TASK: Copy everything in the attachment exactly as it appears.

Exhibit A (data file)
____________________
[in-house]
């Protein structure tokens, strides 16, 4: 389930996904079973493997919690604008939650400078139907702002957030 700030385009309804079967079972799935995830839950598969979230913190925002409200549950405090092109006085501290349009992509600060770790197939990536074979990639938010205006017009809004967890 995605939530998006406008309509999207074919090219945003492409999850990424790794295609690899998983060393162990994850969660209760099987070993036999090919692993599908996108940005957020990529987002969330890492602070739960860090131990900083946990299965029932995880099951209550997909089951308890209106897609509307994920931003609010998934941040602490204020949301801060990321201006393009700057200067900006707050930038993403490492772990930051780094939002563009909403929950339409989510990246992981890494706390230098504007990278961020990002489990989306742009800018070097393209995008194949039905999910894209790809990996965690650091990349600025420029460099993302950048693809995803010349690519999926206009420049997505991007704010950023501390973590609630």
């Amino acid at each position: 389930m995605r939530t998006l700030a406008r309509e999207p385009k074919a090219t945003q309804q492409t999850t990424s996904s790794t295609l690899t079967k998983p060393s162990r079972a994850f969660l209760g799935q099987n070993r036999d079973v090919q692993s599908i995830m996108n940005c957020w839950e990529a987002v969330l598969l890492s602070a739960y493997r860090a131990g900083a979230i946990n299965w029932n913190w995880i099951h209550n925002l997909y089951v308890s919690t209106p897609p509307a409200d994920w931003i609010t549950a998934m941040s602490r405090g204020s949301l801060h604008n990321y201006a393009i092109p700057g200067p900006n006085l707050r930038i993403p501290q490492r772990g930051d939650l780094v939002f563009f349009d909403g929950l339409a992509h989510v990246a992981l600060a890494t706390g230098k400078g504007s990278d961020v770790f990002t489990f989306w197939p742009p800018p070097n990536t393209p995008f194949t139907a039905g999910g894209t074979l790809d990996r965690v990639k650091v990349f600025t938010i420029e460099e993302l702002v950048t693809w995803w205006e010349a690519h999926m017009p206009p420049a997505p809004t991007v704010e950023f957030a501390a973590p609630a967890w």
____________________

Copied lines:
[in-house]
């Protein structure tokens, strides 16, 4: 389930996904079973493997919690604008939650400078139907702002957030 700030385009309804079967079972799935995830839950598969979230913190925002409200549950405090092109006085501290349009992509600060770790197939990536074979990639938010205006017009809004967890 995605939530998006406008309509999207074919090219945003492409999850990424790794295609690899998983060393162990994850969660209760099987070993036999090919692993599908996108940005957020990529987002969330890492602070739960860090131990900083946990299965029932995880099951209550997909089951308890209106897609509307994920931003609010998934941040602490204020949301801060990321201006393009700057200067900006707050930038993403490492772990930051780094939002563009909403929950339409989510990246992981890494706390230098504007990278961020990002489990989306742009800018070097393209995008194949039905999910894209790809990996965690650091990349600025420029460099993302950048693809995803010349690519999926206009420049997505991007704010950023501390973590609630």
């Amino acid at each position: 389930m995605r939530t998006l700030a406008r309509e999207p385009k074919a090219t945003q309804q492409t999850t990424s996904s790794t295609l690899t079967k998983p060393s162990r079972a994850f969660l209760g799935q099987n070993r036999d079973v090919q692993s599908i995830m996108n940005c957020w839950e990529a987002v969330l598969l890492s602070a739960y493997r860090a131990g900083a979230i946990n299965w029932n913190w995880i099951h209550n925002l997909y089951v308890s919690t209106p897609p509307a409200d994920w931003i609010t549950a998934m941040s602490r405090g204020s949301l801060h604008n990321y201006a393009i092109p700057g200067p900006n006085l707050r930038i993403p501290q490492r772990g930051d939650l780094v939002f563009f349009d909403g929950l339409a992509h989510v990246a992981l600060a890494t706390g230098k400078g504007s990278d961020v770790f990002t489990f989306w197939p742009p800018p070097n990536t393209p995008f194949t139907a039905g999910g894209t074979l790809d990996r965690v990639k650091v990349f600025t938010i420029e460099e993302l702002v950048t693809w995803w205006e010349a690519h999926m017009p206009p420049a997505p809004t991007v704010e950023f957030a501390a973590p609630a967890w």